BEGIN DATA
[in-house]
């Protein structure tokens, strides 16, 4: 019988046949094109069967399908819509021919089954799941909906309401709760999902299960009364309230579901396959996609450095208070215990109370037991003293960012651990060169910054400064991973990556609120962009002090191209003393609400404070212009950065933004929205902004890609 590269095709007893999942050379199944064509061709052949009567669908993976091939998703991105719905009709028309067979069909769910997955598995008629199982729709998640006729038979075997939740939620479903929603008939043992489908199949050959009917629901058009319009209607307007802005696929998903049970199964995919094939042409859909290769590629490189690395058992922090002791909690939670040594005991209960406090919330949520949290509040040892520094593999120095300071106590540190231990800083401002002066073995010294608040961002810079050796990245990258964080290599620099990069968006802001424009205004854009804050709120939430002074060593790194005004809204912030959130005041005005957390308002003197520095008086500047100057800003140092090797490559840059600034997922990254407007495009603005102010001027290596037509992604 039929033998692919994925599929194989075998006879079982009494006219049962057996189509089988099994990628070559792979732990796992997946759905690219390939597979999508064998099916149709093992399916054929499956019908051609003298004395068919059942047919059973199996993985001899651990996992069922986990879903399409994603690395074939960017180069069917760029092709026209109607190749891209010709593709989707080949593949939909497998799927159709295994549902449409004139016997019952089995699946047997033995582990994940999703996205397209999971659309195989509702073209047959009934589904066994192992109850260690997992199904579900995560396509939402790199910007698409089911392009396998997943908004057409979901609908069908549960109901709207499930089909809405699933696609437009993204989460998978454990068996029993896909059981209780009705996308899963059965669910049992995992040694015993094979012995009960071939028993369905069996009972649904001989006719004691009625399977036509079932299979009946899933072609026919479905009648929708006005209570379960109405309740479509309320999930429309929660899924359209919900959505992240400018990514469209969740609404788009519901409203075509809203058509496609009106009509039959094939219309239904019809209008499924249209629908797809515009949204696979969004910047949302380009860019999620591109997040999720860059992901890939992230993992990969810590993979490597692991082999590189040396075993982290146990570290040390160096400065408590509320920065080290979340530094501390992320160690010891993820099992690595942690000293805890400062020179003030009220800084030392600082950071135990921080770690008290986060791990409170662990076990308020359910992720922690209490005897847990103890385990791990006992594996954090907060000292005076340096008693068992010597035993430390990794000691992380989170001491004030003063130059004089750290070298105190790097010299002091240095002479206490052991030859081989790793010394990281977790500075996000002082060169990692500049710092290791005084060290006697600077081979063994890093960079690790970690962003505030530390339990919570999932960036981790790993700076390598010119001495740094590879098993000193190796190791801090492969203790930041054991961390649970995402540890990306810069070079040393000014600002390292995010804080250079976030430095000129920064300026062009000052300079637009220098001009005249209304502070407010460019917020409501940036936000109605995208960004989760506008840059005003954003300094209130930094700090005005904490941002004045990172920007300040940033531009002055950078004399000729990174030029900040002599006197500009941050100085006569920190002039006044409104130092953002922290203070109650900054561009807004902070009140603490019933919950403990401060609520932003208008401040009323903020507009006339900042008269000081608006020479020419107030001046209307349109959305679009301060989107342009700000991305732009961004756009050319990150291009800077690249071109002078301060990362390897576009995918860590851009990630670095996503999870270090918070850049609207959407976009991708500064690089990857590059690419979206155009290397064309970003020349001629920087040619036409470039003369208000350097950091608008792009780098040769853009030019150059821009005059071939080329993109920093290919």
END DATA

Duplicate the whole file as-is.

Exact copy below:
[in-house]
């Protein structure tokens, strides 16, 4: 019988046949094109069967399908819509021919089954799941909906309401709760999902299960009364309230579901396959996609450095208070215990109370037991003293960012651990060169910054400064991973990556609120962009002090191209003393609400404070212009950065933004929205902004890609 590269095709007893999942050379199944064509061709052949009567669908993976091939998703991105719905009709028309067979069909769910997955598995008629199982729709998640006729038979075997939740939620479903929603008939043992489908199949050959009917629901058009319009209607307007802005696929998903049970199964995919094939042409859909290769590629490189690395058992922090002791909690939670040594005991209960406090919330949520949290509040040892520094593999120095300071106590540190231990800083401002002066073995010294608040961002810079050796990245990258964080290599620099990069968006802001424009205004854009804050709120939430002074060593790194005004809204912030959130005041005005957390308002003197520095008086500047100057800003140092090797490559840059600034997922990254407007495009603005102010001027290596037509992604 039929033998692919994925599929194989075998006879079982009494006219049962057996189509089988099994990628070559792979732990796992997946759905690219390939597979999508064998099916149709093992399916054929499956019908051609003298004395068919059942047919059973199996993985001899651990996992069922986990879903399409994603690395074939960017180069069917760029092709026209109607190749891209010709593709989707080949593949939909497998799927159709295994549902449409004139016997019952089995699946047997033995582990994940999703996205397209999971659309195989509702073209047959009934589904066994192992109850260690997992199904579900995560396509939402790199910007698409089911392009396998997943908004057409979901609908069908549960109901709207499930089909809405699933696609437009993204989460998978454990068996029993896909059981209780009705996308899963059965669910049992995992040694015993094979012995009960071939028993369905069996009972649904001989006719004691009625399977036509079932299979009946899933072609026919479905009648929708006005209570379960109405309740479509309320999930429309929660899924359209919900959505992240400018990514469209969740609404788009519901409203075509809203058509496609009106009509039959094939219309239904019809209008499924249209629908797809515009949204696979969004910047949302380009860019999620591109997040999720860059992901890939992230993992990969810590993979490597692991082999590189040396075993982290146990570290040390160096400065408590509320920065080290979340530094501390992320160690010891993820099992690595942690000293805890400062020179003030009220800084030392600082950071135990921080770690008290986060791990409170662990076990308020359910992720922690209490005897847990103890385990791990006992594996954090907060000292005076340096008693068992010597035993430390990794000691992380989170001491004030003063130059004089750290070298105190790097010299002091240095002479206490052991030859081989790793010394990281977790500075996000002082060169990692500049710092290791005084060290006697600077081979063994890093960079690790970690962003505030530390339990919570999932960036981790790993700076390598010119001495740094590879098993000193190796190791801090492969203790930041054991961390649970995402540890990306810069070079040393000014600002390292995010804080250079976030430095000129920064300026062009000052300079637009220098001009005249209304502070407010460019917020409501940036936000109605995208960004989760506008840059005003954003300094209130930094700090005005904490941002004045990172920007300040940033531009002055950078004399000729990174030029900040002599006197500009941050100085006569920190002039006044409104130092953002922290203070109650900054561009807004902070009140603490019933919950403990401060609520932003208008401040009323903020507009006339900042008269000081608006020479020419107030001046209307349109959305679009301060989107342009700000991305732009961004756009050319990150291009800077690249071109002078301060990362390897576009995918860590851009990630670095996503999870270090918070850049609207959407976009991708500064690089990857590059690419979206155009290397064309970003020349001629920087040619036409470039003369208000350097950091608008792009780098040769853009030019150059821009005059071939080329993109920093290919």